Apple’s advertisements, produced by Chiat/Day, are usually among the best in the business. Visually compelling, they accomplish precisely what a good ad should: they generate interest in the product and reinforce the brand. After seeing an ad for a new iMac, Pro Mouse, or Cube, viewers know what the product is, what’s cool about it, and most importantly, who makes it. Like Volkswagen, Apple tends to go with simplicity in their ads. Show the product, play some music, flash the copy at the end.
The new series of ads, however, seem to be a mixed bag. Some are perfect, but others seems a little…well, dusty – something an “innovator” definitely doesn’t want to be accused of. Specifically, many of the songs featured in Apple’s ads are a bit past their freshness date. On top of that, the ad campaign appears to have lost focus. Judging by the ads, aesthetics seem to be the sole consideration for buying an Apple product. Where are the references to easy Internet connectivity, iMovie, or low prices?
Although the new ad campaign is passable, let’s hope Chiat/Day updates their playlist and defines the product a bit more before the next batch comes out. But until then, the following is my highly subjective ranking of the current crop, from worst to best.
Apple Pro Mouse:
Oh how the counterculture’s mighty have fallen. Steppenwolf’s “Born to be Wild” has been used to pitch more buttoned-down products than anything else, with the possible exception of George Zimmer. It seems like anytime some stodgy company wants to appear less dull they trot out this tired ditty. Just last year, in fact, Steppenwolf CDs featuring the song were being sold in the U.K. with “The song from the Ford Cougar commercial” stickers pasted on the front. Will it now get yet another re-issue as “The song from the Apple Pro-Mouse commercial”? I hope not.
At least let’s have something more relevant if you’re going to use a Steppenwolf song, the Apple Pro Mouse
a “Magic Carpet Ride,” but I’d prefer accurate tracking to something that’s “Born to Be Wild.” And while we’re at it, the Fatboy Slim remix of “Magic Carpet Ride” would have been absolutely perfect, appealing to ye olde hippies and pacifier-sucking ravers alike. Or perhaps they should have used that other classic Steppenwolf song that seems to have been written especially with commercial pitches in mind, “Pusher.”
The G4 Cube:
Thank God Chiat/Day didn’t use “Hip to be Square” — that’s about the best thing I can say about this commercial. It opens with one of rock ‘n’ roll’s most familiar guitar riffs, Jimi Hendrix’ “Purple Haze.” Therein lies the problem. To Mr. Jobs and other boomers, this song probably still carries some sort of rebellious cachet. But for me — and I think I speak for most people my age who have been hearing this song trotted out at every boomer nostalgia shtick-fest since birth — it just calls forth images of aging hipsters who really should be wearing shirts, but aren’t, and who are rocking out one last time before that first coronary kicks in.
Steve: this song is about as hip as Benny Goodman was when you were in high school. Pick another Hendrix song,
song will do better. “Manic Depression” would have been a good choice, especially considering the uproar over the faint lines that have appeared in the Cube’s casing. His electrifying version of “The Star-Spangled Banner” would have been even better. But the best thing would have been to go with another theme altogether, something that emphasizes the Cube’s small size and processing ability. For such a cool product, this is a lousy commercial.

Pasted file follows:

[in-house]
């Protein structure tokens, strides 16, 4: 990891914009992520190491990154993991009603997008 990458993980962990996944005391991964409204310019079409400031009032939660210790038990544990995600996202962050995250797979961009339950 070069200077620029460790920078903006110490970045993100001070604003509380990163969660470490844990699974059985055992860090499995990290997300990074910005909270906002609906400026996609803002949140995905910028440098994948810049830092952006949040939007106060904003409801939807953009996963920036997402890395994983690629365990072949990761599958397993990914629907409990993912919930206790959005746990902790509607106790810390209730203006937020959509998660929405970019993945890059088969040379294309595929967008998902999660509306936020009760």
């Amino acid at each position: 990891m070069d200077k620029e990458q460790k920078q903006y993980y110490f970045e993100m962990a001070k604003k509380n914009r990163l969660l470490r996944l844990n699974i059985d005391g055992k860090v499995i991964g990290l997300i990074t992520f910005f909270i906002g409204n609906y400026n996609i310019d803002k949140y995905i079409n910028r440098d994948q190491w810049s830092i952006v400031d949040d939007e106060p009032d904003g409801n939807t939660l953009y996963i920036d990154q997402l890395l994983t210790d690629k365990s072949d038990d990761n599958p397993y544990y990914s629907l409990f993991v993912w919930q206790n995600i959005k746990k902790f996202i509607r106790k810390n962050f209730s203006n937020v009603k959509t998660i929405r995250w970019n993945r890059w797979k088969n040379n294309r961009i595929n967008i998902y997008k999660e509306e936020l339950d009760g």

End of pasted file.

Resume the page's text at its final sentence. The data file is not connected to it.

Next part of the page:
This commercial, which features “In the White Room,” has the same problems as the two above. What about “White Rabbit” or Liz Phair’s “White Chocolate Space Egg” (the perfect choice, in my opinion, as it emphasizes that this is a hip, new, self-contained device)? What about… “Cocaine”? Well, OK, “Cocaine” probably would have generated some flak. But really, Eric Clapton has quite an extensive catalog to choose from — why go with one of his most overplayed songs? Still, it works acceptably well. It conveys the message, and unlike the previous two dinosaur rock songs, it doesn’t quite annoy.
This commercial, which for all practical purposes steals Register.com’s branding, just confuses me. I think that’s “Hit the Road Jack” playing in the background as Mac users give up their e-mail addresses to the camera for all the world to spam. I really don’t get what point this ad is trying to make. Perhaps it’s that Mac users are a delusional bunch.
“Ruby Baby,” was a great choice. Although the Bjork version would also have been acceptable, the Dion and the Belmonts classic was definitely the way to go. This ad is solid all the way around with one exception: aside from the fact that it’s red, I’m not sure what’s cool about this computer. Price? Easy Internet connectivity? iMovie? Why talk about those substantial things that might influence someone to make a purchase when you’ve got a red computer…?
“Blue Suede Shoes,” the Carl Perkins classic as sung by Elvis is a great example of an old song that still works well. It will remind the older crowd of a time when rock ‘n’ roll was still rebellious, and rockabilly’s resurgence over the last decade keeps it fresh and tasty for the kids. Plus the attitude and energy of the song give Indigo a “tough guy in a leather jacket” feel. In short, the ad presents Indigo as a timeless classic of rebellion, reinforcing the “Think Different” campaign as the “go cat go” leaves viewers with an impression of speed and ease of use.
“It’s Not Easy Being Green” was a perfect choice. Irony, post-irony, and GenX-er nostalgia all rolled into one happy package. Everyone from teens to boomers can identify with this one. Kermit’s lament and simultaneous celebration of being different embodies the Mac experience. In fact, it makes me want to go out and spend my hard-earned money on a new iMac. Sage is Apple’s best commercial since “1984.”